Thursday, January 7, 2016

Beautiful Shores, a World Apart

It's hard to believe that just a day's travel separates these two beaches:  the one above in the Caribbean islands of Turks and Caicos, and the one below at Moreau Lake in Saratoga County, New York.  My husband and I just returned on Tuesday from a week's vacation in beautiful Providenciales, the main tourist island of the Turks and Caicos archipelago, to find that winter had arrived at last in northern New York.   We had heard on the news that the temperatures had fallen below the teens here at home, a shocking cold that greeted us as we stepped from our airplane and made our way to our iced-over, snow-covered car in the long-term parking lot at Albany Airport.

I sure heard a lot of grumbling among our fellow travelers, shivering in their sandals and tee shirts, sorry to have left the balmy sun-baked coral shores for the frozen climes of upstate New York.  But I couldn't wait to change into my longjohns and polar fleece and get out into winter, which I did today. How thrilled I was to find Moreau Lake frozen over from shore to shore!

 Each climate has its own kind of beauty, and I can't believe how lucky I am to have had a chance to experience both.  While down in the tropics, we shared a lovely home near the sea with our son and his family, and when I wasn't larking in the pool with my darling grandchildren or basking on the sun-warmed shores of a turquoise sea, I was prowling the wild coppices, sunhat on my head and wildflower guide in hand, seeking to learn what brave plants could withstand this difficult habitat.  The tourists might love the baking sun, the constant trade winds and salt air, but it takes a special kind of plant to tolerate this dry and nutrient-poor environment.  Thanks to the thoughtfulness of our landlady, a marine biologist who learned of my love for plants and left two wildflower guides for my perusal, I was able to identify close to 30 native species.  Some had intriguing names like Bahama Stopper (a deliciously fragrant flower used to treat diarrhea) or Pork and Doughboy (with seedpods that look like sausages), and many had beautiful flowers, such as this glossy-leaved shrub with the fan-shaped flowers, called Ink Berry (Scaveola plumieri).  Most of the native plants had thick waxy leaves like this, the better to preserve their moisture against the blistering heat and drying winds.

Well, we won't find any beautiful flowers like Ink Berry around Moreau Lake this time of year, but I did find some equally stunning "frost flowers" blooming on crystal-clear ice near shore this afternoon. I went to the lake hoping to find the bubbles like stacked silver coins we found last year, but not a trace of them as yet.  These delicate frost crystals, brilliant white against the black ice, were ample compensation.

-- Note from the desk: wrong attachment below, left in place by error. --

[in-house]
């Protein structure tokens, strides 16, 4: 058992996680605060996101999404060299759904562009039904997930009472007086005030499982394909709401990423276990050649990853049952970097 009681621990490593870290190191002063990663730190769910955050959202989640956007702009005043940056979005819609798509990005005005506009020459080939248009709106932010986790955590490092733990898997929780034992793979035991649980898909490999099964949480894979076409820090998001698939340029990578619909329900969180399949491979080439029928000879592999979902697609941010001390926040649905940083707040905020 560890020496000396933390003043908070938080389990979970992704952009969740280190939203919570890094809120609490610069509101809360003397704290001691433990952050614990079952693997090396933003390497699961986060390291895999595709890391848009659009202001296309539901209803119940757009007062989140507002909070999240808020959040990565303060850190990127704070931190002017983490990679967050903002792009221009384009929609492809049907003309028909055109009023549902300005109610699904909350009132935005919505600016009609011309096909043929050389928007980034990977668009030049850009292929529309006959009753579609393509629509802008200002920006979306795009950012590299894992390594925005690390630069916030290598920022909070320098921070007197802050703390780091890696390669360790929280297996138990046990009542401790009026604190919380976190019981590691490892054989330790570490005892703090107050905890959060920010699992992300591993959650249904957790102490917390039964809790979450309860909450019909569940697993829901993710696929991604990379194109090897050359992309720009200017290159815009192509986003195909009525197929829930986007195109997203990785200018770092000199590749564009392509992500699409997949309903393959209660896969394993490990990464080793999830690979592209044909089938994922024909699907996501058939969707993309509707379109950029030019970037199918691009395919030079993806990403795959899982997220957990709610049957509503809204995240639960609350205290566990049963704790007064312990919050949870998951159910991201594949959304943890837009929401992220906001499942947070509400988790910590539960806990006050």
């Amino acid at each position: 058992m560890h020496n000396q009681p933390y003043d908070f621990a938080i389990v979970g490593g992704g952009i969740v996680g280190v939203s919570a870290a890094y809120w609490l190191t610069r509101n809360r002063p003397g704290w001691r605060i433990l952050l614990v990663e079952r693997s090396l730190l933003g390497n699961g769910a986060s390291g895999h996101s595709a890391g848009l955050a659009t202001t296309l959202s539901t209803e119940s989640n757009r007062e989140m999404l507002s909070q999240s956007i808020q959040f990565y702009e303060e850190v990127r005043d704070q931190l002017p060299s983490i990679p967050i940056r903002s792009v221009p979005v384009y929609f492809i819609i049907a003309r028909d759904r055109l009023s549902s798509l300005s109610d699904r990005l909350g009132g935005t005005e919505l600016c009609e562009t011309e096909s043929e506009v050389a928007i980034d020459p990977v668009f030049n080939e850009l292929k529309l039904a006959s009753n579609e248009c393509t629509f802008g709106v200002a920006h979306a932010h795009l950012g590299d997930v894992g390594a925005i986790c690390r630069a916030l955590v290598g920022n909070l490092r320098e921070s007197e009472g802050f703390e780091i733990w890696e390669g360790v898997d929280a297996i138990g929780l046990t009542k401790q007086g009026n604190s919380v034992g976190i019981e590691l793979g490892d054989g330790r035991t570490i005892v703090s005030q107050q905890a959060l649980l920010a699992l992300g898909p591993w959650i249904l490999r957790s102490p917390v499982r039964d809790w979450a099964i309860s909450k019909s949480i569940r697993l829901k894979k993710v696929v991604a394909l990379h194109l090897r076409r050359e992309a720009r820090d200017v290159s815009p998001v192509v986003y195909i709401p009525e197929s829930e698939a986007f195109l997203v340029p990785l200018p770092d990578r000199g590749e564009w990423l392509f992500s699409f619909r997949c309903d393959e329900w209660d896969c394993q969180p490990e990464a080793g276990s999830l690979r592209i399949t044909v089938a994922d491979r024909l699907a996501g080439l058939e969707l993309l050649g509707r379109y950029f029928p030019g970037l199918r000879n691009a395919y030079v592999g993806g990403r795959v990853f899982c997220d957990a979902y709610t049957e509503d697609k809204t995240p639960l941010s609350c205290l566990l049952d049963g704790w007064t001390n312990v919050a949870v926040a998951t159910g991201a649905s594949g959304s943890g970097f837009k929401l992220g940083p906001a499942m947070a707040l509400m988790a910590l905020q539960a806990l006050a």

Down in the tropics, I marveled at the crystal-clear warm waters, which allowed spectacular viewing of the multi-colored fishes and corals as we snorkeled over some reefs.  Even my little grandsons, ages 5 and 7, were delighted to join their dad as they drifted over the spectacular coral "gardens."  Some fish were electric blue, some others a deep jade green with spots of gold and vermilion, and another skinny one that floated vertically in the water was striped a bright white and black.  Son Peter spied a large Grouper hiding among the green, gray, and deep-purple corals.

Once in a while, we're lucky up here to have the lake freeze as crystal-clear as those Caribbean waters, allowing us clear vision of all that lies beneath, as well as what lies within the ice.  That was the case today, as it was just a year ago, when I took this photo of my friend Sue lying down on that ice to photograph the silver bubbles embedded in the glassy ice.

Here's a photo of those ice bubbles we found last year (and we hope to find again this winter, perhaps along another shore).

In Turks and Caicos, as in most other tropical lands, little Anole lizards are ubiquitous, climbing the stucco walls and skittering across the ground-coral paths.  Lightning fast and agile as anything, they were very hard to photograph, despite their constant presence, always darting away before I could focus my camera.  This was the best I could get.

Our native northern Spotted Newts are equally elusive, and you'd think that such a cold-blooded creature would hibernate for the winter, but we often seen them scurrying along the sandy lake bottom, clearly visible when the ice freezes clear as glass.  This photo was taken through ice that was five inches thick.

There's nothing quite so beautiful as the sunset-tinted clouds floating over the sea of a tropical island.  There is rain pouring down from one of those clouds, but rainstorms only last a few moments, and then the sun returns.

Up north,we have storms of a different kind -- and temperature!  It was actually a beautiful, if cold, day when I took this photo a few years ago, just after a snowfall so the trees were adorned with dry snow.  A sudden wind storm that lasted but a few moments whipped up that snow so it looked like smoke rising from the forest. A beautiful sight!


The Furry Gnome said...

Lucky you! Great post comparing worlds!

threecollie said...

How wonderful to love to learn and to take that with you wherever you go. I loved this post.

Jacqueline Donnelly said...

Thanks for your nice comments, Furry and threecollie. I put many other photos of plants, animals, and family on my Facebook pages. If you do go on Facebook, ask to "friend" me so I can share those photos with you. Some beautiful and interesting plants and critters, including a moth with fire-red wings and a tiny spider that looks like an itty bitty empanada.